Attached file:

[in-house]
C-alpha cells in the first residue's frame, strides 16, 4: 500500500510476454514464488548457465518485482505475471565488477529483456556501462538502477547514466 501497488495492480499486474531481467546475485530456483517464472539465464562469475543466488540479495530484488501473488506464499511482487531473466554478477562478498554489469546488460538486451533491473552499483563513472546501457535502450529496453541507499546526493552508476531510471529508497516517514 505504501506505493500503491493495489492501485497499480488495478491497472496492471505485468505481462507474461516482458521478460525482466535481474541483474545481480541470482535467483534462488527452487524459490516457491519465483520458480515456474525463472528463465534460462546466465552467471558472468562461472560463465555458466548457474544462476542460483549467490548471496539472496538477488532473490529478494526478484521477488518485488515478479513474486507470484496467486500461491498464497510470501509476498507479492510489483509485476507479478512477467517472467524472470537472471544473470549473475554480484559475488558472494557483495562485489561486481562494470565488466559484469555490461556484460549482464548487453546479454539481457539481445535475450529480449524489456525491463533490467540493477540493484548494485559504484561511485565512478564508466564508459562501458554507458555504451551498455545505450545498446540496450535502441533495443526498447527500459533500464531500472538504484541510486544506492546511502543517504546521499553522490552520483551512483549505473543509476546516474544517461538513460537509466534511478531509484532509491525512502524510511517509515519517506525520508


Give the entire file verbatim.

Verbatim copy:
[in-house]
C-alpha cells in the first residue's frame, strides 16, 4: 500500500510476454514464488548457465518485482505475471565488477529483456556501462538502477547514466 501497488495492480499486474531481467546475485530456483517464472539465464562469475543466488540479495530484488501473488506464499511482487531473466554478477562478498554489469546488460538486451533491473552499483563513472546501457535502450529496453541507499546526493552508476531510471529508497516517514 505504501506505493500503491493495489492501485497499480488495478491497472496492471505485468505481462507474461516482458521478460525482466535481474541483474545481480541470482535467483534462488527452487524459490516457491519465483520458480515456474525463472528463465534460462546466465552467471558472468562461472560463465555458466548457474544462476542460483549467490548471496539472496538477488532473490529478494526478484521477488518485488515478479513474486507470484496467486500461491498464497510470501509476498507479492510489483509485476507479478512477467517472467524472470537472471544473470549473475554480484559475488558472494557483495562485489561486481562494470565488466559484469555490461556484460549482464548487453546479454539481457539481445535475450529480449524489456525491463533490467540493477540493484548494485559504484561511485565512478564508466564508459562501458554507458555504451551498455545505450545498446540496450535502441533495443526498447527500459533500464531500472538504484541510486544506492546511502543517504546521499553522490552520483551512483549505473543509476546516474544517461538513460537509466534511478531509484532509491525512502524510511517509515519517506525520508